Shelley Widhalm

Escalating tension in stories, novels

In Writing, Writing Novels, Writing Processes on September 11, 2016 at 11:00 am

Like pacing, tension in a short story or novel is what compels readers to turn the pages.

Pacing is a structural and line-level element of the writing process, while tension centers on conflict.

Tension, according to the dictionary, is the act of stretching something tight, or the condition of being stretched or taut.

A story that is taut does not have extraneous words, characters, dialogue and plot elements. Every aspect of the story is directed toward the climax, the peak or most intense part of the telling. The drive toward that climax is the point-of-view or main character’s unmet goal or need, moving the story forward.

Stories with a good level of tension make the reader want to find out what will happen next and next and so on. Will the romantic girl get her guy, despite all the obstacles to their love, or will the (fill-in-the-blank) solve, find, resolve or get something?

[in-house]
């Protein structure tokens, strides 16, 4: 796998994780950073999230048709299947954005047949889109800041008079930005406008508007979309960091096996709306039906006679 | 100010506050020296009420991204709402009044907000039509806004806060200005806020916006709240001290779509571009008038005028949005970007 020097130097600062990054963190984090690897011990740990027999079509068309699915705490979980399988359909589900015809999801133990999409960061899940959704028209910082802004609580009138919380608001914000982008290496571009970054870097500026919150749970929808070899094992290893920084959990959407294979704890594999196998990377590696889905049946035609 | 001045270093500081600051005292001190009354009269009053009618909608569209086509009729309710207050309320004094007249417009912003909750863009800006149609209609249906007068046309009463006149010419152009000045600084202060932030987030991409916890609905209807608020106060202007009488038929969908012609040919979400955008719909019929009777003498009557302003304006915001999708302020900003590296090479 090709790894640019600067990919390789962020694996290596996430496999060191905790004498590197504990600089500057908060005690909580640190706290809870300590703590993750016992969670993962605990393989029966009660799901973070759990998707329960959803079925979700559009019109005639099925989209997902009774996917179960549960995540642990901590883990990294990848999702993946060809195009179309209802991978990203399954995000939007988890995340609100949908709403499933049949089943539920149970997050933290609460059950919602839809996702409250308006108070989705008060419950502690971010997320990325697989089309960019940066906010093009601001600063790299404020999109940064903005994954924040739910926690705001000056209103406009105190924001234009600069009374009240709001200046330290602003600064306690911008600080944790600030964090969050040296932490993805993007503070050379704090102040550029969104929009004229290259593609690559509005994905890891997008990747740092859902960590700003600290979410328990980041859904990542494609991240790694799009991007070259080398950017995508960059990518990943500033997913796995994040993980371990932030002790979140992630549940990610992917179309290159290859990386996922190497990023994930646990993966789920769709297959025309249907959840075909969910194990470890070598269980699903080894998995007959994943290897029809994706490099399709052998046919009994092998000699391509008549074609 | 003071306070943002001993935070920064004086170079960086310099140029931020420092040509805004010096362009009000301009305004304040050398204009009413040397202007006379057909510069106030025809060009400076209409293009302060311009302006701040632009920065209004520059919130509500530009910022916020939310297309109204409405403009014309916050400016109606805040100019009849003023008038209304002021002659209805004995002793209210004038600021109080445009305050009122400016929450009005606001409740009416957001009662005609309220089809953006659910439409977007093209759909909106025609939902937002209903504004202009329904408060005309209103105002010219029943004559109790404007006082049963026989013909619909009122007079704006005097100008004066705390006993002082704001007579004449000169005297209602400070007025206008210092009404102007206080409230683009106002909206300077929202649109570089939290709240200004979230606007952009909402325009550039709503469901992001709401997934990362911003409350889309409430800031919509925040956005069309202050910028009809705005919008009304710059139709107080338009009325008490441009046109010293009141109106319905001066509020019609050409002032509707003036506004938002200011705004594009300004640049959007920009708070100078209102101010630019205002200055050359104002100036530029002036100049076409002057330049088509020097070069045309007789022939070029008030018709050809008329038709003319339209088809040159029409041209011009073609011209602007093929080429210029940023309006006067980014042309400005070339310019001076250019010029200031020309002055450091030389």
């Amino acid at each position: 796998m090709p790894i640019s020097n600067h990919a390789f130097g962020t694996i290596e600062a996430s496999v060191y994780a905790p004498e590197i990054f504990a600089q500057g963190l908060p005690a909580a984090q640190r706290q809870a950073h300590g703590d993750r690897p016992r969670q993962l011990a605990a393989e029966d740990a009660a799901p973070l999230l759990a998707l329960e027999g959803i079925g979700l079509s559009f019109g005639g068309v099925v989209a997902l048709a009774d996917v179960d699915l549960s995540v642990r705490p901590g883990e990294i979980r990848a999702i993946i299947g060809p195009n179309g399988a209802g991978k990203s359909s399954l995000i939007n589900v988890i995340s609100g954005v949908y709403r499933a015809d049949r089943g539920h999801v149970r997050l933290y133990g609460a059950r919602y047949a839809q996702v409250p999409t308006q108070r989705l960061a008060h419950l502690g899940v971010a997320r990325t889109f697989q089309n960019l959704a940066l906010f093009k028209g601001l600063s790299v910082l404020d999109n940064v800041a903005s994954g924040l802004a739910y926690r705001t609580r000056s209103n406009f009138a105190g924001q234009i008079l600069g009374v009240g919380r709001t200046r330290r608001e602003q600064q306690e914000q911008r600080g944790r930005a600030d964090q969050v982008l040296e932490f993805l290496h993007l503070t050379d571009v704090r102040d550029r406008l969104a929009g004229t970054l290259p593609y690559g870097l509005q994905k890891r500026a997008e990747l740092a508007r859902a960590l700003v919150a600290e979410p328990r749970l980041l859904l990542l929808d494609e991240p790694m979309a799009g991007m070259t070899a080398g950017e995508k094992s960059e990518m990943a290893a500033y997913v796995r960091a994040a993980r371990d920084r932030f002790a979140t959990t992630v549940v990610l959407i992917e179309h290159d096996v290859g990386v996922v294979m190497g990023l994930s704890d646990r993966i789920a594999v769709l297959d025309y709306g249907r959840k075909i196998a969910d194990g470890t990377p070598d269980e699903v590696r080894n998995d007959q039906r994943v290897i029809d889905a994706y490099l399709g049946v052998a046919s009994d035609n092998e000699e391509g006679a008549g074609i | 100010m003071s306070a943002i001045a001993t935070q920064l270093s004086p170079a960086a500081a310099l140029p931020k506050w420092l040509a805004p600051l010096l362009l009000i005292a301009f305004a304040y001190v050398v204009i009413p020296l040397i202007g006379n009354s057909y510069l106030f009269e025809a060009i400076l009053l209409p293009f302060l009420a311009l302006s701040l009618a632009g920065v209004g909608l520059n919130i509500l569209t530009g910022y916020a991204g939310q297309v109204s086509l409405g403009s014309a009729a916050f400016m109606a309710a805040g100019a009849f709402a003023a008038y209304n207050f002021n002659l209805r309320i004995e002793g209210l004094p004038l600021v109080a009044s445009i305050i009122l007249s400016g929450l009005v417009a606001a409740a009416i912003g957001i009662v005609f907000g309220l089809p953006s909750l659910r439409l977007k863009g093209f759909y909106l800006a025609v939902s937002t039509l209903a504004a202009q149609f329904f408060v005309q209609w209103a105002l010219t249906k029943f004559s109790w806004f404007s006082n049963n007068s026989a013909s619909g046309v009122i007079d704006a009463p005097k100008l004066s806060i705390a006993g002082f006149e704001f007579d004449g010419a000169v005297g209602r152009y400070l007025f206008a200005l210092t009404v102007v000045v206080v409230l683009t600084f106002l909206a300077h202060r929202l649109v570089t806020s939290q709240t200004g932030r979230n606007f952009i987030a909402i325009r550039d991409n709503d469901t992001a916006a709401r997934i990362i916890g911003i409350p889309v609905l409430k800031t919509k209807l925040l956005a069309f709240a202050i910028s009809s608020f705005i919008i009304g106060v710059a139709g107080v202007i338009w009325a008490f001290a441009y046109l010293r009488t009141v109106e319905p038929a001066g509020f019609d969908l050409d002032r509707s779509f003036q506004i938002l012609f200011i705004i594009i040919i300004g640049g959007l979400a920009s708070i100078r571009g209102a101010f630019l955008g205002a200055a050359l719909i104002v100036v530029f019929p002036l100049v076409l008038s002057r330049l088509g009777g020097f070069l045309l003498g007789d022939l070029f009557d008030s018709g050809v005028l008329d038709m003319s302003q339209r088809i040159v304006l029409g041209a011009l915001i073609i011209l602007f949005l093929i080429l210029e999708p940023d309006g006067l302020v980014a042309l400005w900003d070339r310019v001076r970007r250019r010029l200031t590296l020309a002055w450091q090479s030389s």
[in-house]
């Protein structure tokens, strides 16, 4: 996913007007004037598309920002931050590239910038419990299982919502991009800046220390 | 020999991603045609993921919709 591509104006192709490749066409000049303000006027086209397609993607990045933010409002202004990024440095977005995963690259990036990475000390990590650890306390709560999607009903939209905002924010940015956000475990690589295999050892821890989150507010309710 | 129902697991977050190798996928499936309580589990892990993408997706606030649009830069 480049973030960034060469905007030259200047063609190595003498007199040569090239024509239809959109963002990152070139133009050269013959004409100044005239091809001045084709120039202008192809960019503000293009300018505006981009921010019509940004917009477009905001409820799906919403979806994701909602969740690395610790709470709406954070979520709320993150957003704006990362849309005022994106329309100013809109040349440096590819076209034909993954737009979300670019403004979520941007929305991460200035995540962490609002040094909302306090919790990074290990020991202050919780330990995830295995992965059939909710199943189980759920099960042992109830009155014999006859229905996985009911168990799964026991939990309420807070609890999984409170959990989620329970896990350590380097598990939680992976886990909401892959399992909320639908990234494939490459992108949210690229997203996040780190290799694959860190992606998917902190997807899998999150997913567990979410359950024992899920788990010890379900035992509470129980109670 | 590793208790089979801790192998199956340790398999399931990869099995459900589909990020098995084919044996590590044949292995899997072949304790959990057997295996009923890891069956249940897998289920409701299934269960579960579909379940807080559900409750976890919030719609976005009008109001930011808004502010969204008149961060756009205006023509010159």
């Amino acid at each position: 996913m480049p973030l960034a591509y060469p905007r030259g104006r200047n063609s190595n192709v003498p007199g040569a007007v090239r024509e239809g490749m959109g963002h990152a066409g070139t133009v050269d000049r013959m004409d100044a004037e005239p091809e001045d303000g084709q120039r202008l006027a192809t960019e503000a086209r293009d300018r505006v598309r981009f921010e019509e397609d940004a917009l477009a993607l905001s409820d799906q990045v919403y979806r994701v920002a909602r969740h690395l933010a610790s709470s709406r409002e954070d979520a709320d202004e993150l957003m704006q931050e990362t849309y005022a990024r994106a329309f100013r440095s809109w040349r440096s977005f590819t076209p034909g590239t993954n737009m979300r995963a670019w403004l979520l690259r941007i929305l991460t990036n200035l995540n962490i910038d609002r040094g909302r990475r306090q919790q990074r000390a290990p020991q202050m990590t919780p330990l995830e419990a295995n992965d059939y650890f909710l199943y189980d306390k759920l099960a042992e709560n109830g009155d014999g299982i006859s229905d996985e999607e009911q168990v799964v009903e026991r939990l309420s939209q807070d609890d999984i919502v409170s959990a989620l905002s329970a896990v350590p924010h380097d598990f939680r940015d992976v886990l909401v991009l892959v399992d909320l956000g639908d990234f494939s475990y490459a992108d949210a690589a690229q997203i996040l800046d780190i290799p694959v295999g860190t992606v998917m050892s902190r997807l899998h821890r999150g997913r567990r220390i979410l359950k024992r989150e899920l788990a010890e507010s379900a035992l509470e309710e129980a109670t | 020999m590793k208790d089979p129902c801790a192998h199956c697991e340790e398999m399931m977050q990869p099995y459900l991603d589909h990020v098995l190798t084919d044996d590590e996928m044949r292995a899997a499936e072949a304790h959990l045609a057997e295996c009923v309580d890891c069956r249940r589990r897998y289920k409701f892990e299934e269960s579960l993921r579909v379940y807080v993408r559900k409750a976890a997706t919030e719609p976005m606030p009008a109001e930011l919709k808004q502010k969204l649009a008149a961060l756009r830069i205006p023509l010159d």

The main character faces external and internal opposition through the story’s beginning, middle and end in the story’s movement. External opposition comes from life events or the other characters blocking the main character from getting the main want. Internal opposition comes from the character’s negative thoughts, insecurity, lack of focus or other emotional state.

The opposition is the result of both internal conflicts, which are about characters, and external conflicts, which are about plot.

As the story progresses, the tension escalates. A story doesn’t advance by events happening one after the next, but by this escalation. The tension, however, should not follow a constant upward line where things get more and more intense.

Instead, the tension needs to vary, as well as the pace, to add interest and intrigue to the unfolding of the story. Changing the pace—the tempo or rate of the story’s progression—shows the different moods and action in the story.

A slow pace includes narration, description and digression, while a faster pace uses action and short, clipped dialogue, creating a lot of white space on the page. A slow pace

emphasizes important moments in the story; a quick pace hurries it along.

Tension is what keeps the story tight through those slow and fast movements.

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